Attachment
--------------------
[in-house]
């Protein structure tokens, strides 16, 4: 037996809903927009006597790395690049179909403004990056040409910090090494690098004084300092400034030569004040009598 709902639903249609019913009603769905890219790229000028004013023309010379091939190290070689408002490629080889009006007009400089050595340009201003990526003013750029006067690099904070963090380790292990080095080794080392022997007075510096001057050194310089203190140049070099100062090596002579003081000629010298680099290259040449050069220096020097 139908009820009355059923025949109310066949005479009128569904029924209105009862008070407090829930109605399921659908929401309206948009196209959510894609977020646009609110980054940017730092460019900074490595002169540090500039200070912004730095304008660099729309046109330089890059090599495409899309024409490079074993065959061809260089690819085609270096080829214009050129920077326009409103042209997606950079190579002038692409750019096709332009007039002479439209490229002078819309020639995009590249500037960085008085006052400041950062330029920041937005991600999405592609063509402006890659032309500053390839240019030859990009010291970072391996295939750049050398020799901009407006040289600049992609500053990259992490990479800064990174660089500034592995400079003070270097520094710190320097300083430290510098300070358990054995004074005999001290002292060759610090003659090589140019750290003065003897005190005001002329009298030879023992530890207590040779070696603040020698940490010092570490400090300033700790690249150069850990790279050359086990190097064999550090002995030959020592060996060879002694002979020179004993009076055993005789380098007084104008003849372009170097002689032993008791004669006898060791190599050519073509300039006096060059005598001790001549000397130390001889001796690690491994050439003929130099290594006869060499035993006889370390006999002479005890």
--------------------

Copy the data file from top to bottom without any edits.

[in-house]
């Protein structure tokens, strides 16, 4: 037996809903927009006597790395690049179909403004990056040409910090090494690098004084300092400034030569004040009598 709902639903249609019913009603769905890219790229000028004013023309010379091939190290070689408002490629080889009006007009400089050595340009201003990526003013750029006067690099904070963090380790292990080095080794080392022997007075510096001057050194310089203190140049070099100062090596002579003081000629010298680099290259040449050069220096020097 139908009820009355059923025949109310066949005479009128569904029924209105009862008070407090829930109605399921659908929401309206948009196209959510894609977020646009609110980054940017730092460019900074490595002169540090500039200070912004730095304008660099729309046109330089890059090599495409899309024409490079074993065959061809260089690819085609270096080829214009050129920077326009409103042209997606950079190579002038692409750019096709332009007039002479439209490229002078819309020639995009590249500037960085008085006052400041950062330029920041937005991600999405592609063509402006890659032309500053390839240019030859990009010291970072391996295939750049050398020799901009407006040289600049992609500053990259992490990479800064990174660089500034592995400079003070270097520094710190320097300083430290510098300070358990054995004074005999001290002292060759610090003659090589140019750290003065003897005190005001002329009298030879023992530890207590040779070696603040020698940490010092570490400090300033700790690249150069850990790279050359086990190097064999550090002995030959020592060996060879002694002979020179004993009076055993005789380098007084104008003849372009170097002689032993008791004669006898060791190599050519073509300039006096060059005598001790001549000397130390001889001796690690491994050439003929130099290594006869060499035993006889370390006999002479005890």